Taylor also had controlling interest in the largest two of the seven gas companies in Manhattan that were merged (after his death) to form the Consolidated Gas Company in 1884, eventually becoming Consolidated Edison. Taylor's Manhattan Gas Company and New York Gas Light Company were 45% of the merged Consolidated Gas.
After the Civil War, during which he assisted the Union with financing the war debt, he continued to invest in iron, railroads, and real estate. His real estate holdings in New York brought him into close association with Boss Tweed of New York's Tammany Hall. Moses sat on a committee in 1871, made up of New York's most influential and successful businessmen and signed his name to a report that commended Tweed's controller for his honesty and integrity. This report was considered a notorious whitewash.
Not noted for philanthropy during his life, at the end in 1882 Moses Taylor donated $250,000 to build a hospital in Scranton, Pennsylvania to benefit his iron and coal workers, and workers of the D. L. & W railroad. The Moses Taylor hospital continues in operation today.
Moses left his fortune to his wife and children: his son Henry Augustus Coit Taylor, his daughter Albertina Shelton Taylor Pyne, his daughter Katherine Wilson Taylor Winthrop, his daughter Mary Taylor Lewis, and his son George Campbell Taylor. Several prominent wealthy families owe a substantial portion of their fortunes to those inheritances.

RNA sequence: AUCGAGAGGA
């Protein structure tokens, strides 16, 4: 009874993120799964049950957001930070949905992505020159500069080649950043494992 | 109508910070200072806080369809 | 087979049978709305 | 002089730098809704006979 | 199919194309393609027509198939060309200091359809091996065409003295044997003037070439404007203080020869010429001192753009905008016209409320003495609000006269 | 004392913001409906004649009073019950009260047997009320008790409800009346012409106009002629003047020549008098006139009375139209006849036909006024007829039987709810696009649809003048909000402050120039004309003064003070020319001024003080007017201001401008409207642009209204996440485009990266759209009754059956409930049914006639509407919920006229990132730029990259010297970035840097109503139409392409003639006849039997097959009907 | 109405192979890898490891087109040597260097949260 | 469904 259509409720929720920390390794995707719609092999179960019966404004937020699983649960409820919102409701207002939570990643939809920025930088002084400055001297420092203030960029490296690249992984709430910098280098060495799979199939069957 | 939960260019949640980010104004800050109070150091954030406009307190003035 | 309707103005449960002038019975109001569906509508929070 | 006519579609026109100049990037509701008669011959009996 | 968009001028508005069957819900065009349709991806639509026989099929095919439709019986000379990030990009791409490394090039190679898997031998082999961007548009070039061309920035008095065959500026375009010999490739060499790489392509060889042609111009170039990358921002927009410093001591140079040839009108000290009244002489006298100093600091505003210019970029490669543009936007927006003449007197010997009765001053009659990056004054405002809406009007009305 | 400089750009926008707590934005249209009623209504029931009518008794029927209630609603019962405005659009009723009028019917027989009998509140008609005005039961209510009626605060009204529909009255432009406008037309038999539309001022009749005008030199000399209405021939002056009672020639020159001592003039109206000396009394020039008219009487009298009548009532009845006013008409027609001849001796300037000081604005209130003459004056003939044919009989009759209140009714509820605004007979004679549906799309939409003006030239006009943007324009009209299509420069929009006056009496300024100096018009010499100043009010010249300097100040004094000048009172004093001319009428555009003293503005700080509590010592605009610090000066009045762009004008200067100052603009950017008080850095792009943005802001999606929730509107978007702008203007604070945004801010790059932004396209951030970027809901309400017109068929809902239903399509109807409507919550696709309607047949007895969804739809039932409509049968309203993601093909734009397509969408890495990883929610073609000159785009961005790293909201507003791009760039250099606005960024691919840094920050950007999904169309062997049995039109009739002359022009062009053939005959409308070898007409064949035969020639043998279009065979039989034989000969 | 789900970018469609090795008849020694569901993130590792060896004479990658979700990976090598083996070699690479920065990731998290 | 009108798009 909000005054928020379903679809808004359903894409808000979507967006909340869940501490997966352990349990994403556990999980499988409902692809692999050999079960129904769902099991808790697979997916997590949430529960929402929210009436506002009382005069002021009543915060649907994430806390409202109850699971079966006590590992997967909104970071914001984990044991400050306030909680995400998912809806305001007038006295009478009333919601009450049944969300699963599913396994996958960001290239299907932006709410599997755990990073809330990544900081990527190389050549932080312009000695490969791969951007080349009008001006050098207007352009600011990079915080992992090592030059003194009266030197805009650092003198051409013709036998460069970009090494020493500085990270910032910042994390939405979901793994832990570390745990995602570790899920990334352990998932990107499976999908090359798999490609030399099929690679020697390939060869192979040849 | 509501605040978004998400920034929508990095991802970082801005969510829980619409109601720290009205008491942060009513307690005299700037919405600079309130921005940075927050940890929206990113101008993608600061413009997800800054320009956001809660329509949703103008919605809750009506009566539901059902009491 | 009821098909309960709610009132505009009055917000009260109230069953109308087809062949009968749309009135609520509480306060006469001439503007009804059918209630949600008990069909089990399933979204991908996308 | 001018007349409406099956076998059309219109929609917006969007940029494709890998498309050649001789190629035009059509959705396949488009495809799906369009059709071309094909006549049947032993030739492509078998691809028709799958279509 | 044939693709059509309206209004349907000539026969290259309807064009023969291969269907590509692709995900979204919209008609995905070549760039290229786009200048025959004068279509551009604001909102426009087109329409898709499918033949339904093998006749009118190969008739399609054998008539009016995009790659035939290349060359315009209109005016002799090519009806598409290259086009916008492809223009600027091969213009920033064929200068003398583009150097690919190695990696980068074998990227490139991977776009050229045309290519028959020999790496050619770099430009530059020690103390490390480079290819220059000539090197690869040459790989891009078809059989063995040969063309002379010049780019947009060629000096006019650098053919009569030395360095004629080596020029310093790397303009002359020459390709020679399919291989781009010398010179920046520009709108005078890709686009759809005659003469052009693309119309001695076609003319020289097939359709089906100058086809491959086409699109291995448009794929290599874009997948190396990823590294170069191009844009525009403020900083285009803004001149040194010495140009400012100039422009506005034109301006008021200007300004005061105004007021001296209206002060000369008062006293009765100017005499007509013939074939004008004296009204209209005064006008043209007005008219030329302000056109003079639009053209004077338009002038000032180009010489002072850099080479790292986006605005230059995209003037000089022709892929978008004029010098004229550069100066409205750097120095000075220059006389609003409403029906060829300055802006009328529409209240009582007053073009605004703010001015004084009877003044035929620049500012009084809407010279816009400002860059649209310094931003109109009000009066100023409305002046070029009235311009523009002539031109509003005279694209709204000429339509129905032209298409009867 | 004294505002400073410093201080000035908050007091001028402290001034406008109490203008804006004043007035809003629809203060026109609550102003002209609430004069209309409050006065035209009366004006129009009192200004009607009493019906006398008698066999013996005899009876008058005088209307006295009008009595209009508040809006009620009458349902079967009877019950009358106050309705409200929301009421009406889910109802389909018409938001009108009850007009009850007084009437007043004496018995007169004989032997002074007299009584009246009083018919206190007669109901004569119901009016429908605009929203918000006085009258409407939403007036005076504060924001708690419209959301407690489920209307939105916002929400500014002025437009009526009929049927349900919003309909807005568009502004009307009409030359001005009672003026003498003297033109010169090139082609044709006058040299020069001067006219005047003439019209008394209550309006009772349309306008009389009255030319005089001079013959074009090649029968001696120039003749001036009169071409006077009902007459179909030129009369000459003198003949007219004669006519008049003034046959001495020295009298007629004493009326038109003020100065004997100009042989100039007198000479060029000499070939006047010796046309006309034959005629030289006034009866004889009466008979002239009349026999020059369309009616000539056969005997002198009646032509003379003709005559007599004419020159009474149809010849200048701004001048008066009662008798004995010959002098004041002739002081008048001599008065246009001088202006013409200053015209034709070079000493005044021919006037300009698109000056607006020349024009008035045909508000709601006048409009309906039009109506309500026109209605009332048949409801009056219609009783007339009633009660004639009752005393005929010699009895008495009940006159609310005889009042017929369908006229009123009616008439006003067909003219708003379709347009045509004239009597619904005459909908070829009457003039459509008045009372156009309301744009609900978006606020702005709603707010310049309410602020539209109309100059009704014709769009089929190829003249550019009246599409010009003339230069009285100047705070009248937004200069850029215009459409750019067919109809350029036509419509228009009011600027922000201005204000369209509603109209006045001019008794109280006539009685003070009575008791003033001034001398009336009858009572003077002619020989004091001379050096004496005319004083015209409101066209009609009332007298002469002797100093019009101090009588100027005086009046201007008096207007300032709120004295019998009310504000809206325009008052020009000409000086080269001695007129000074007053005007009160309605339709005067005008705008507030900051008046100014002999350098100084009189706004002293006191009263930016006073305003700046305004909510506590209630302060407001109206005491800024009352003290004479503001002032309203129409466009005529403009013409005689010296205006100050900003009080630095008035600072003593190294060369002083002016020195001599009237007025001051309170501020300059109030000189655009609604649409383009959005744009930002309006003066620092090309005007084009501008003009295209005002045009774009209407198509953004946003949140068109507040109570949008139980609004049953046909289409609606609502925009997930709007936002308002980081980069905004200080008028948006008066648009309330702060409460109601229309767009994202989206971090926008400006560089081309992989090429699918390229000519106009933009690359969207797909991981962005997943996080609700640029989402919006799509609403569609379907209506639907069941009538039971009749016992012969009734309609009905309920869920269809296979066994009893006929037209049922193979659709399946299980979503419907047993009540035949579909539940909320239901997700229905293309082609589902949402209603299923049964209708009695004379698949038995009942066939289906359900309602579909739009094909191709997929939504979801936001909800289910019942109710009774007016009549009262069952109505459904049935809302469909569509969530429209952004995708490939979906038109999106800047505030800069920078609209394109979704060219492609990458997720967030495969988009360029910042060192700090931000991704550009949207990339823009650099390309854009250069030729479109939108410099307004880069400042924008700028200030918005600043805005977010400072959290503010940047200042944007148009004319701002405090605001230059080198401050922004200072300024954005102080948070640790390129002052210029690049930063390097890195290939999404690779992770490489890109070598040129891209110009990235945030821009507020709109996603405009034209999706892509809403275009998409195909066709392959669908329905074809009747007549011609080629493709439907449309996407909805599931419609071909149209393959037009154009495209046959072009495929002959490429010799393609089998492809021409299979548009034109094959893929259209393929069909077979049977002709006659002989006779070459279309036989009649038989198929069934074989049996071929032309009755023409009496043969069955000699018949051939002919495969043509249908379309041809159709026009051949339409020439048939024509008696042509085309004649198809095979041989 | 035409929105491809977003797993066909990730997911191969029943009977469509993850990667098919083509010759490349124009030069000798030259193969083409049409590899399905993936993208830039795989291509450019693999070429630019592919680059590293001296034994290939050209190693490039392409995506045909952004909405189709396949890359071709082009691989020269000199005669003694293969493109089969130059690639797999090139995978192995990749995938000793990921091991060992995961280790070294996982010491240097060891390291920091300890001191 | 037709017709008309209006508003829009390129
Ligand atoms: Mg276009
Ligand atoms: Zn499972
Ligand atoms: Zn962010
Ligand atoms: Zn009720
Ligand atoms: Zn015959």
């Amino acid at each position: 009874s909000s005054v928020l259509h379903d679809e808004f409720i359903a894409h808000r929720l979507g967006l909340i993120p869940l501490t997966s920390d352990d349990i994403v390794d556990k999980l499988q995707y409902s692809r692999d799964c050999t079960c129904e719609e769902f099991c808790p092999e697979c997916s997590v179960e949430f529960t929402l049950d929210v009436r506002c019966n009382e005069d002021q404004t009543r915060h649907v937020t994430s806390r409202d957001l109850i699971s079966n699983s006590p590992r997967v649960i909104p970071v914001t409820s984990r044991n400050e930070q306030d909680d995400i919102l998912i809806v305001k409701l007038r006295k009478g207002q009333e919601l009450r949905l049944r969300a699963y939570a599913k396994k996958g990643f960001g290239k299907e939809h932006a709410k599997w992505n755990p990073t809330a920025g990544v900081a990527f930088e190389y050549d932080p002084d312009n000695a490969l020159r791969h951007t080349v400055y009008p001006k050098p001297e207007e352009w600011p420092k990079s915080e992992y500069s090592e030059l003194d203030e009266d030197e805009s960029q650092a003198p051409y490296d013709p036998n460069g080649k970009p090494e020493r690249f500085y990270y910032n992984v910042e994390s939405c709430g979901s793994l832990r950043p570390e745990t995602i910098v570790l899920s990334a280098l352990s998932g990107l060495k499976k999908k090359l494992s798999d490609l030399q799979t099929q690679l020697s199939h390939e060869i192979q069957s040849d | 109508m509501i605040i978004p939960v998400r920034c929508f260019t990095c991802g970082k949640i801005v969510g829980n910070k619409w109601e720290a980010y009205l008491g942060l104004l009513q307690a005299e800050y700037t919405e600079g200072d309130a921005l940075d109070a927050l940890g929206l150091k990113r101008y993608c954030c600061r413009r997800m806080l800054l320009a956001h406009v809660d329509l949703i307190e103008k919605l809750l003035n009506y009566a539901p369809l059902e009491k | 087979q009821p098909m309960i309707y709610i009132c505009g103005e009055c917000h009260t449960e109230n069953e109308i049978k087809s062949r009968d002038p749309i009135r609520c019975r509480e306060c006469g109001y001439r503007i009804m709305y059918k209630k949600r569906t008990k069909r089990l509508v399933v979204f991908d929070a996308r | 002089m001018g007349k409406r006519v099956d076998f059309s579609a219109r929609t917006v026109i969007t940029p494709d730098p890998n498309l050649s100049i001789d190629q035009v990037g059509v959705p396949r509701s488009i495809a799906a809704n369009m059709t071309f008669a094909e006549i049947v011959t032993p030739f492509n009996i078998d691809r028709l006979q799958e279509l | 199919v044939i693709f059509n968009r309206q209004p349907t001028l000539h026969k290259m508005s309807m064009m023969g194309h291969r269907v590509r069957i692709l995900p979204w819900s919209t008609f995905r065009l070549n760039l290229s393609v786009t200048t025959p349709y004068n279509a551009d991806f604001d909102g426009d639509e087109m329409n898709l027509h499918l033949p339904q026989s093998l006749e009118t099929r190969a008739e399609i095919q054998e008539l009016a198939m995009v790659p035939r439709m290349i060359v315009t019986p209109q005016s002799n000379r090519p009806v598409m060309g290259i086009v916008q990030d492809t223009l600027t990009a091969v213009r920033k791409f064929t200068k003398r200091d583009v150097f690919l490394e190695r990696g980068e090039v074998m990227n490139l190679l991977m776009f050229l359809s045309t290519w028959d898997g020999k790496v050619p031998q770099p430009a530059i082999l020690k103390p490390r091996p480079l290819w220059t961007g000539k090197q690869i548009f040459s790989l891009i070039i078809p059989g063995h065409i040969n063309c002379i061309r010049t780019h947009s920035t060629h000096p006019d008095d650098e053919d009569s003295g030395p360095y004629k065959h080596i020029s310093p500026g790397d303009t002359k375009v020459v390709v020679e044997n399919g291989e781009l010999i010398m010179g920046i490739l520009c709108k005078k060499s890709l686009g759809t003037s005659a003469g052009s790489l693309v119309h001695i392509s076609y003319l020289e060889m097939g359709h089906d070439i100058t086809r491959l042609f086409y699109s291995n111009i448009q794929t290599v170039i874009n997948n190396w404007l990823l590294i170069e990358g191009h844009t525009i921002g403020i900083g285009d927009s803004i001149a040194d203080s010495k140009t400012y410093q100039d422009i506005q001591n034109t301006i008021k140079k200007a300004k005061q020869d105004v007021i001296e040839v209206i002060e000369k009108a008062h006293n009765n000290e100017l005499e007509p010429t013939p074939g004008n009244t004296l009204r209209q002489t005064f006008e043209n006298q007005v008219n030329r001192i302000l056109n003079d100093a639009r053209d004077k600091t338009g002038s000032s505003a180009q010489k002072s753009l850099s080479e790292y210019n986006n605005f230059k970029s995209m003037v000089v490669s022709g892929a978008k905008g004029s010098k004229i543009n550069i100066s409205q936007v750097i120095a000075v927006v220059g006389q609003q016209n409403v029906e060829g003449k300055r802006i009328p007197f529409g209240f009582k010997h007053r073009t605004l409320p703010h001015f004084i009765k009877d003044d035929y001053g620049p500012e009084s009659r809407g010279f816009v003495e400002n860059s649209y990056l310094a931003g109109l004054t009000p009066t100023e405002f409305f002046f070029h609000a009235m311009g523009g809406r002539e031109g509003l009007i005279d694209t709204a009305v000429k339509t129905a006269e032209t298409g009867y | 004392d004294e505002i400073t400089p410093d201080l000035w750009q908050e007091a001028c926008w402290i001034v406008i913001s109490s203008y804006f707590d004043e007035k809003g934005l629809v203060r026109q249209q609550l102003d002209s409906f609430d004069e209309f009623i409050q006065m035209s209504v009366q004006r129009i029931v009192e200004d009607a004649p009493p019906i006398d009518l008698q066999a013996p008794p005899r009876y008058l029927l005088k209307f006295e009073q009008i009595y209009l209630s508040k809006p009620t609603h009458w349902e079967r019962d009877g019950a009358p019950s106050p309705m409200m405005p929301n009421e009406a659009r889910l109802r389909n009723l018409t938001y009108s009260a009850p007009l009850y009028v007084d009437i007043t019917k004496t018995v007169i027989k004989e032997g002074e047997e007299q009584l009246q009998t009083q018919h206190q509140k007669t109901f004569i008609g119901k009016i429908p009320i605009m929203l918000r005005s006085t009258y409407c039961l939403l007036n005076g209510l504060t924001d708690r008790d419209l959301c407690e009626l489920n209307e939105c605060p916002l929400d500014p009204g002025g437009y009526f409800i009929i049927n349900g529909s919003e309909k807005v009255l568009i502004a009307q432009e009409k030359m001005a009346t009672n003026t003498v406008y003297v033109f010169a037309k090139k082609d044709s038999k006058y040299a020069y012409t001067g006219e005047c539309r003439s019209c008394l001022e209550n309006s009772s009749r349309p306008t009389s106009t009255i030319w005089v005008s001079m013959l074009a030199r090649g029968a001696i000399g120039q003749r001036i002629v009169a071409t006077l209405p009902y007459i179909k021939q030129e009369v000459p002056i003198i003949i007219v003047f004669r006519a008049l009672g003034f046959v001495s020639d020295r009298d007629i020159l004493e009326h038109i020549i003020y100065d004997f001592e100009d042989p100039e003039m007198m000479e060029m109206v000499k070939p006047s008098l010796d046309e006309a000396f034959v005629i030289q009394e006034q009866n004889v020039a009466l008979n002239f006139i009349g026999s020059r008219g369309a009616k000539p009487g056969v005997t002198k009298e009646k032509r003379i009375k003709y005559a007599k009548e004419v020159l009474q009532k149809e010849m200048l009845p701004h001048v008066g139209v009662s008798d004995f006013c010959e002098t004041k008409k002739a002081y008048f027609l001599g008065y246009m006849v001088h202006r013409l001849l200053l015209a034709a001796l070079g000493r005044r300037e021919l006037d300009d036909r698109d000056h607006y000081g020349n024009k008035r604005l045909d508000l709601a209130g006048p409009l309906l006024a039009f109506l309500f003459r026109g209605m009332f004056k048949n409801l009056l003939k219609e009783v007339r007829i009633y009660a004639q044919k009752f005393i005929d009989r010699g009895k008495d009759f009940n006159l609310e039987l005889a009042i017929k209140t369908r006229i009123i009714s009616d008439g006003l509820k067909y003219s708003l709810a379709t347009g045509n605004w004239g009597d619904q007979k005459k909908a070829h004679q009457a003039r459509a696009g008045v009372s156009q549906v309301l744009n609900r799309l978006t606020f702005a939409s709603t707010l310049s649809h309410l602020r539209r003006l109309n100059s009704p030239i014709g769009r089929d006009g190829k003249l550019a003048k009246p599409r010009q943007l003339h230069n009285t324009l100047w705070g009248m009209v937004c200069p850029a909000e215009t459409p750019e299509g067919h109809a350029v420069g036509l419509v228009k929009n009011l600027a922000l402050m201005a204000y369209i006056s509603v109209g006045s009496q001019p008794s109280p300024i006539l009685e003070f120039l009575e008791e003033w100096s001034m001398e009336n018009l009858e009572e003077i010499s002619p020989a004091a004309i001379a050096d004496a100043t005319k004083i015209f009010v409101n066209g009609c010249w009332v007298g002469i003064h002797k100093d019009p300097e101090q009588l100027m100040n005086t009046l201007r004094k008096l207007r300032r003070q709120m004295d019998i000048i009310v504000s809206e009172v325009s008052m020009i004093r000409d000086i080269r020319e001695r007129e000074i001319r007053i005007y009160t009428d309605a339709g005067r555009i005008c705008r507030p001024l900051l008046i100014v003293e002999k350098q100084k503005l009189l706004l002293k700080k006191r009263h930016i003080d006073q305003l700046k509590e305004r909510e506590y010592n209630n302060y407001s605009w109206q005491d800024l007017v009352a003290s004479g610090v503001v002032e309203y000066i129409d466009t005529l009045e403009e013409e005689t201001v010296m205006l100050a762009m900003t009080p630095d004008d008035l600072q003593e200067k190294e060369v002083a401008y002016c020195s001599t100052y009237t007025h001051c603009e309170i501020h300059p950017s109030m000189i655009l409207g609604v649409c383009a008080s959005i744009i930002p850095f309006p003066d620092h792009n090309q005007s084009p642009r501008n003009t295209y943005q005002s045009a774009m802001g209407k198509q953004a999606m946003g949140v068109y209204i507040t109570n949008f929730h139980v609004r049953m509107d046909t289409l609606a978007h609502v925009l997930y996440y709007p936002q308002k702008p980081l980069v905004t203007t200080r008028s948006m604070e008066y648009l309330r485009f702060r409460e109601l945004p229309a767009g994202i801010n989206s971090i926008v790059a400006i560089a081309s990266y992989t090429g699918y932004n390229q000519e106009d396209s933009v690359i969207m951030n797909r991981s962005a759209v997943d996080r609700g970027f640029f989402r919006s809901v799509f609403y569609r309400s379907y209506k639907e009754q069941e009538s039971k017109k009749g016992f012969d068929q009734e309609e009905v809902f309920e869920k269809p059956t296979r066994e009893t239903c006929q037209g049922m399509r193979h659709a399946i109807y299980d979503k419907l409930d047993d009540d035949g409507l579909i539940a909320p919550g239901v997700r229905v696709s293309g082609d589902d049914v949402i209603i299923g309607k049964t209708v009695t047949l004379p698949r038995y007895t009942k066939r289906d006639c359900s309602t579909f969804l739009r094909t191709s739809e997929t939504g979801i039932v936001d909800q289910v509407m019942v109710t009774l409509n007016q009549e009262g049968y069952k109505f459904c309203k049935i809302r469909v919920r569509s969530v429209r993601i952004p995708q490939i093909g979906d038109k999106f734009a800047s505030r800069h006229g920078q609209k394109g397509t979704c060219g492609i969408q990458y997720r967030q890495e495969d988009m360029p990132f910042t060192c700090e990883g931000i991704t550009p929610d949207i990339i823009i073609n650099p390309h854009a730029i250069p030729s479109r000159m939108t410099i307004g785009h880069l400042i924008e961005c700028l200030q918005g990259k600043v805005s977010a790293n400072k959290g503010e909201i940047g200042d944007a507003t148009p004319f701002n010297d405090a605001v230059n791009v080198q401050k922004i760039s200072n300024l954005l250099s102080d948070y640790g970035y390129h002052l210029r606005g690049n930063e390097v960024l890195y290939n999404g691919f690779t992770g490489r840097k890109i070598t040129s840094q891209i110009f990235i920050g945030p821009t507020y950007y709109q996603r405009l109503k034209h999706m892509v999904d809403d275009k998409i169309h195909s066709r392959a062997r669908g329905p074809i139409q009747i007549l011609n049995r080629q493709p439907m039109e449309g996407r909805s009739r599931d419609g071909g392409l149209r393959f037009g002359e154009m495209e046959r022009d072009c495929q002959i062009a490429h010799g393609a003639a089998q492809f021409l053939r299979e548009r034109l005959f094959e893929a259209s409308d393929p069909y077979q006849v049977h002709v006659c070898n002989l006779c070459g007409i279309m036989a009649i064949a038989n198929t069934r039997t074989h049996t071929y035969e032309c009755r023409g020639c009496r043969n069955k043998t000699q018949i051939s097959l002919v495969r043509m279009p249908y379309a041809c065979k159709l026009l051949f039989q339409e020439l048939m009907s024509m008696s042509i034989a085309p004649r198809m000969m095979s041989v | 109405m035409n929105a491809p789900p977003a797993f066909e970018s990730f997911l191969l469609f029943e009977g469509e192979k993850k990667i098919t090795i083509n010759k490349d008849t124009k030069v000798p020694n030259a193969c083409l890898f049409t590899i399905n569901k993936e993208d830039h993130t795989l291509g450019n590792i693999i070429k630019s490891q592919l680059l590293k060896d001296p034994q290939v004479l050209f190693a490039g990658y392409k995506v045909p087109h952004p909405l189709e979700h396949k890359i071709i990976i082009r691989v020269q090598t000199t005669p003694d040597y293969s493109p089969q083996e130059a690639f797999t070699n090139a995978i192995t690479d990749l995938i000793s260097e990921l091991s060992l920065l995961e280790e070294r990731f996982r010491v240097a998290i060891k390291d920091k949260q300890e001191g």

Percy Rivington Pyne (1820–1895), an assistant to Moses, had married Moses' daughter Albertina in 1855 and became president of City Bank upon his father-in-law's death. The Pynes established a dynasty of bankers that survives to this day. Percy's son Moses Taylor Pyne was a benefactor of Princeton University who supported its development from a college into a university and left an estate worth $100 million at his death in 1921.
The Winthrop family descendants of John Winthrop inherited the wealth of Moses's daughter Katherine Wilson Taylor (1839–1925) who married Robert Winthrop (1833–1892). Katherine's daughter married Hamilton Fish Kean (1862–1941), ancestor of the political Kean family which includes the former governor of New Jersey Thomas Kean.
Moses' son Henry A. C. Taylor left an estate worth $50 million upon his death in 1921, just a few months before the death of his nephew Moses Taylor Pyne.
The Taylor family descendants of Moses's son Henry Augustus Coit Taylor were prominent New York and Newport socialites.
- "The Business Career of Moses Taylor" by Daniel Hodas, New York: New York University Press (1976).
- Capital City : New York City and the Men Behind America's Rise to Economic Dominance, 1860–1900, Thomas Kessner
- "An Old Merchant's Death", obituary of Moses Taylor in the New York Times, May 24, 1882.
- "An Old Merchant's Death", Alan Singer, Graduate Director: Social Studies Education, Hofstra University
- Dynastic America and Those Who Own It, 1921 by Henry H Klein, p. 30
- Banking Alliances, by Hazel J. Johnson, World Scientific, 2000, p 47
- Thomas Nast: His Period and His Pictures, Albert Bigelow Paine, Macmillan, 1904, p. 144
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Gorham A. Worth
| President of National City Bank